For some members of Gen Y and their parents, it's time to make a declaration of independence -- independence from debt, from parents and from financial stress. They've struggled with more debt, lower incomes and a turbulent stock market, and as they move into their 30s, many of them are determined to establish a greater sense of financial security for themselves, despite the roadblocks in their way.
Two studies released this month suggest that Gen Y, generally defined as the group currently in their early 20s through early 30s, continues to struggle with some serious financial challenges, including high debt levels and a lack of saving, but they are committed to improving their financial well-being. The PricewaterhouseCoopers 2014 Employee Financial Wellness Survey, which tracks over 2,100 full-time working adults, found that Gen Y employees tend to struggle with cash management, including carrying balances on their cards. Four in 10 Gen Y employees said they struggle to pay their monthly household expenses.
"A lot of them are carrying a pretty heavy debt burden, especially out of school, and they're not saving a lot for the future between student loans, credit card debt and trying to meet everyday expenses," says Kent Allison, a leader of PwC's employee financial education practice. He notes that the economic rebound has most benefitted those who already have savings, investments and homes, while those who do not yet have assets, like students and young 20-somethings, haven't seen as much of a boost.
Still, other studies, including a new one from a financial services company, The Principal Financial Group, often find that Gen Y also cares about financial literacy and is motivated to make smarter financial decisions, perhaps because they saw their parents struggle so much in the recession. The Principal's survey of 591 employees between ages 18 and 34 last September found that 84 percent say they are "passionate about creating financial security for themselves," and 80 percent say they expect to be "better off financially" than their parents when they are their parents' age.
"Gen Y individuals are pretty passionate and optimistic about the future. They realize they need to be more self-reliant and recognize the need to take responsibility for their own future," says Greg Burrows, senior vice president of retirement and investor services at The Principal Financial Group. The survey also found that 80 percent of respondents had a monthly budget, and two out of three had an emergency fund and had started saving for retirement by age 25 -- encouraging signs, Burrows says.
Given that mix of challenging circumstances and optimism, Gen Y and financial experts offered these nuggets of wisdom for 20-somethings trying to becoming financially independent:
1. Take risks and leave your comfort zone.
"I think it's really up this generation to put themselves out there and tell people what they want to do," says Lauren Berger, author of the new book "Welcome to the Real World" and CEO of InternQueen.com. She even recommends reaching out to strangers on LinkedIn -- as she has done herself -- to pitch ideas or make connections. After she reached out to a Ford executive she didn't know over LinkedIn, the connection eventually turned into a marketing collaboration between Ford and the Intern Queen.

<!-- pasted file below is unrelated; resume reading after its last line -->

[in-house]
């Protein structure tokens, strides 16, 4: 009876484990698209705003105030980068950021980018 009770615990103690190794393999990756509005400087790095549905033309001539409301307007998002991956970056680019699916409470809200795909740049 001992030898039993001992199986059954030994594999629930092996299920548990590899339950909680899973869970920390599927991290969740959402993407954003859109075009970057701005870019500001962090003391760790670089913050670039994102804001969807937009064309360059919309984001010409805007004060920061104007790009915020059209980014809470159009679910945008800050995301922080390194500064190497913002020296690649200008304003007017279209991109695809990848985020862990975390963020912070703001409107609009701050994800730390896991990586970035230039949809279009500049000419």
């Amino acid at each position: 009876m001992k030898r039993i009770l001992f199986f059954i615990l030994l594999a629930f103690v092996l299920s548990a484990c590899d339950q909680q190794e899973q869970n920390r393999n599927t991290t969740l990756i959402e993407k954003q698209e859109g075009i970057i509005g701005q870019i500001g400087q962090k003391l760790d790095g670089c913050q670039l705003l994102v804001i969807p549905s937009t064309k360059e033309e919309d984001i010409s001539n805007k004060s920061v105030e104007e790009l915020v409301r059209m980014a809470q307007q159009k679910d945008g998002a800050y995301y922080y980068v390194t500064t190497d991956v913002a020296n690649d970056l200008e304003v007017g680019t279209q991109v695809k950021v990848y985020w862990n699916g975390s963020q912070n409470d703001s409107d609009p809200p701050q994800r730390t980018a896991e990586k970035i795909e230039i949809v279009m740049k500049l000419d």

2. Review your budget.
Berger says she used to waste money on Forever 21 clothing purchases, multiple coffees each day, happy hour drinks, other people's weddings and countless other costs before she took a close look at her expenses and started tracking them. She recommends continuing to attend dinners with friends and happy hours, but to do it in a cheaper way, by eating beforehand, or only getting one drink.
3. Accept some help.
"It's not only helpful, it's necessary," says Lauren Stiller Rikleen, author of "You Raised Us -- Now Work With Us," referring to parental financial assistance. She says parents who can help their young adult children by inviting them to live at home or with cash assistance can help them find their footing and set them up for success. "Young people are trying to find their way in the work world, and it's very difficult," she says. (She adds that parents have to make sure they don't put their own retirement in jeopardy with the help they give their children.)
4. But give yourself a deadline.
If your parents have been supporting you financially, then Berger says a deadline can help extricate your finances. "It's an uncomfortable conversation, but try to get a time frame so you're prepared for when they cut you off," she says.
Allison adds than in addition to establishing the time frame, parents can help their adult children create a nest egg by collecting "rent" that they put into a savings account and return to their children when they leave the family home. He also recommends that 20-somethings use direct deposit to split their paycheck into checking and savings accounts to guarantee they don't spend all their income.
5. Get clear on your bigger goals.
Online calculators, financial advisors or even just an honest conversation with yourself or family members can help 20-somethings develop goals and plans to achieve them, Burrows says. About half of the respondents in the Principal survey said they had not calculated or established an actual savings goal for themselves. "If you don't, then you're just guessing at your needs," Burrows says. And that kind of uncertainty could mean a longer road to independence.
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